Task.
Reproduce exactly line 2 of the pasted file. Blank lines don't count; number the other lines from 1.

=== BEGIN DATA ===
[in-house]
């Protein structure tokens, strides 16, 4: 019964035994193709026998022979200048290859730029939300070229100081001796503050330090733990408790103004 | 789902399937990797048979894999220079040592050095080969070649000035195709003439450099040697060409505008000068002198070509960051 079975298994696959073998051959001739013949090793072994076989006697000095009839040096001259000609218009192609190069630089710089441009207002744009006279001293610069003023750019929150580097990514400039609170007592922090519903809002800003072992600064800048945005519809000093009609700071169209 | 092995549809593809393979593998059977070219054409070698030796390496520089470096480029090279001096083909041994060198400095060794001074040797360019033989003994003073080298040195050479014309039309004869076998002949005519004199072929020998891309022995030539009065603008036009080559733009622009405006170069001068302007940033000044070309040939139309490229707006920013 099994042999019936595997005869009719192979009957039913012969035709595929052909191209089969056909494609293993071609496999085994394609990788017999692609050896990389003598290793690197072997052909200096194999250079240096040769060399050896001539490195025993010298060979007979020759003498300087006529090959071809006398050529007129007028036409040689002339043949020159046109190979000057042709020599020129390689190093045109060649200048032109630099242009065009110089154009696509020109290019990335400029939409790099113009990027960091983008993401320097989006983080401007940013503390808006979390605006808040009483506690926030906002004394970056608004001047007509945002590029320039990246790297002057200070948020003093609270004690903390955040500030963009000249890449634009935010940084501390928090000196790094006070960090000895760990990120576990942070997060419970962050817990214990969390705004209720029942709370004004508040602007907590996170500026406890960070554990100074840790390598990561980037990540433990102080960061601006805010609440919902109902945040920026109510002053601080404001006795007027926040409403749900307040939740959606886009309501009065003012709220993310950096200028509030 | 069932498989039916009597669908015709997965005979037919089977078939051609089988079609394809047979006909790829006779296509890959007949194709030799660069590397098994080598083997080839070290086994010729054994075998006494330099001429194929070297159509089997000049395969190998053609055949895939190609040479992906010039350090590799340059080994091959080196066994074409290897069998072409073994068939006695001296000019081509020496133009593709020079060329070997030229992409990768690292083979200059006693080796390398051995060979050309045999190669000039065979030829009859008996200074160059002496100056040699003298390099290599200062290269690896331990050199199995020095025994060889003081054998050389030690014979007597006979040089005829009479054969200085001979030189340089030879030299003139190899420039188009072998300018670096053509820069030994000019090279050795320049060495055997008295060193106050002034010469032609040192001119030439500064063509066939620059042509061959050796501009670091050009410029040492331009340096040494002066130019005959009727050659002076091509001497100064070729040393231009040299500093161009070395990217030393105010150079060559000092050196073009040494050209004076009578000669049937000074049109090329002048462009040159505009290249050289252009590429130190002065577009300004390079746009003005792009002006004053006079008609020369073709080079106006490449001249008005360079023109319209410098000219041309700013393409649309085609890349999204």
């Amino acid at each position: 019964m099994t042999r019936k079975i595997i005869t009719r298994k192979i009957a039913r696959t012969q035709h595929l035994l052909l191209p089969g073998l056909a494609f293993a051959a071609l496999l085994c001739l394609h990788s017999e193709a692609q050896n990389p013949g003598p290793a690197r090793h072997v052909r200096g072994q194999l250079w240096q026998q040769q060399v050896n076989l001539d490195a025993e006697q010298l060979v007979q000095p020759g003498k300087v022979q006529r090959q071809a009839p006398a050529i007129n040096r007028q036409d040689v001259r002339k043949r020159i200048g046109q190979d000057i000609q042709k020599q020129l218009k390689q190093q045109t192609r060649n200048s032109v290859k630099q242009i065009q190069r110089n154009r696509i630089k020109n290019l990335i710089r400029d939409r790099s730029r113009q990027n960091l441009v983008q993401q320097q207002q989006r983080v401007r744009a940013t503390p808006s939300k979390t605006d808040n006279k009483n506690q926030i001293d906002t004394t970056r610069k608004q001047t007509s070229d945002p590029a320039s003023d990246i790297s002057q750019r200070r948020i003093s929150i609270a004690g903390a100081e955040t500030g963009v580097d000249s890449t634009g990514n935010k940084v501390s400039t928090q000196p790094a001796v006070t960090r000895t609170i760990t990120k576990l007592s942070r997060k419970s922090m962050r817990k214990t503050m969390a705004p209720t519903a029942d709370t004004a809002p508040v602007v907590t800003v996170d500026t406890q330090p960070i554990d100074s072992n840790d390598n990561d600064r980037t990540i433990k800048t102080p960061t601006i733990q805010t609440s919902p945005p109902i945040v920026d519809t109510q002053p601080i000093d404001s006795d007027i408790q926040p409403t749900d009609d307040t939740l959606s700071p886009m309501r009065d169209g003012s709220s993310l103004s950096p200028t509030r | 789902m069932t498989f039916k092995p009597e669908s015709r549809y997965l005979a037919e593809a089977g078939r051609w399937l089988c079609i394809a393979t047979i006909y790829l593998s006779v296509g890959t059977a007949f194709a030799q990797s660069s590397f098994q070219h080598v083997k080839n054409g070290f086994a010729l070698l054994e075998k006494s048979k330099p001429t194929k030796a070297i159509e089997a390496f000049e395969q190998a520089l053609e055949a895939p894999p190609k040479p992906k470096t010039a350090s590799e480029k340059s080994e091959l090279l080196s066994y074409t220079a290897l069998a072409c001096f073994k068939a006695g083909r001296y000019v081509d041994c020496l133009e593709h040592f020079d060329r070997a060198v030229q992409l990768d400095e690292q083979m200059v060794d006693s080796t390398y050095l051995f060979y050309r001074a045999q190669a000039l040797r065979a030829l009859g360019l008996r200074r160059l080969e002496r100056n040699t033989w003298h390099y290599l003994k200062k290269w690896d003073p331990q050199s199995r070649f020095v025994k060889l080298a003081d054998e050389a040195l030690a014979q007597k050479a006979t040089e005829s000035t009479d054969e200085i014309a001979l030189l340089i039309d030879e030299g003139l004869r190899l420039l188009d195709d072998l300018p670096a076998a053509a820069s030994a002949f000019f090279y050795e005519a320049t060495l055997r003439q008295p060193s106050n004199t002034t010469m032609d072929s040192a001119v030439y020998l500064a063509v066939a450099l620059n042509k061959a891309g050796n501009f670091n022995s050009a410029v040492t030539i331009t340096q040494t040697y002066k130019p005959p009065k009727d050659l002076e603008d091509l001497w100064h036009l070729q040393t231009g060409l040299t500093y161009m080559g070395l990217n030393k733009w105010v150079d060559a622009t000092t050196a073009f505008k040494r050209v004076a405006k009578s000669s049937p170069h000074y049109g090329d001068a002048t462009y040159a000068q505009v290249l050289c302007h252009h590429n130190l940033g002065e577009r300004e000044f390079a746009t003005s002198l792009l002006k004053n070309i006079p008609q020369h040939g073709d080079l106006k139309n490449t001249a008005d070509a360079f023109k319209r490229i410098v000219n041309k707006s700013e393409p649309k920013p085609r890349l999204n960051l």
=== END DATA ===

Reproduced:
């Protein structure tokens, strides 16, 4: 019964035994193709026998022979200048290859730029939300070229100081001796503050330090733990408790103004 | 789902399937990797048979894999220079040592050095080969070649000035195709003439450099040697060409505008000068002198070509960051 079975298994696959073998051959001739013949090793072994076989006697000095009839040096001259000609218009192609190069630089710089441009207002744009006279001293610069003023750019929150580097990514400039609170007592922090519903809002800003072992600064800048945005519809000093009609700071169209 | 092995549809593809393979593998059977070219054409070698030796390496520089470096480029090279001096083909041994060198400095060794001074040797360019033989003994003073080298040195050479014309039309004869076998002949005519004199072929020998891309022995030539009065603008036009080559733009622009405006170069001068302007940033000044070309040939139309490229707006920013 099994042999019936595997005869009719192979009957039913012969035709595929052909191209089969056909494609293993071609496999085994394609990788017999692609050896990389003598290793690197072997052909200096194999250079240096040769060399050896001539490195025993010298060979007979020759003498300087006529090959071809006398050529007129007028036409040689002339043949020159046109190979000057042709020599020129390689190093045109060649200048032109630099242009065009110089154009696509020109290019990335400029939409790099113009990027960091983008993401320097989006983080401007940013503390808006979390605006808040009483506690926030906002004394970056608004001047007509945002590029320039990246790297002057200070948020003093609270004690903390955040500030963009000249890449634009935010940084501390928090000196790094006070960090000895760990990120576990942070997060419970962050817990214990969390705004209720029942709370004004508040602007907590996170500026406890960070554990100074840790390598990561980037990540433990102080960061601006805010609440919902109902945040920026109510002053601080404001006795007027926040409403749900307040939740959606886009309501009065003012709220993310950096200028509030 | 069932498989039916009597669908015709997965005979037919089977078939051609089988079609394809047979006909790829006779296509890959007949194709030799660069590397098994080598083997080839070290086994010729054994075998006494330099001429194929070297159509089997000049395969190998053609055949895939190609040479992906010039350090590799340059080994091959080196066994074409290897069998072409073994068939006695001296000019081509020496133009593709020079060329070997030229992409990768690292083979200059006693080796390398051995060979050309045999190669000039065979030829009859008996200074160059002496100056040699003298390099290599200062290269690896331990050199199995020095025994060889003081054998050389030690014979007597006979040089005829009479054969200085001979030189340089030879030299003139190899420039188009072998300018670096053509820069030994000019090279050795320049060495055997008295060193106050002034010469032609040192001119030439500064063509066939620059042509061959050796501009670091050009410029040492331009340096040494002066130019005959009727050659002076091509001497100064070729040393231009040299500093161009070395990217030393105010150079060559000092050196073009040494050209004076009578000669049937000074049109090329002048462009040159505009290249050289252009590429130190002065577009300004390079746009003005792009002006004053006079008609020369073709080079106006490449001249008005360079023109319209410098000219041309700013393409649309085609890349999204």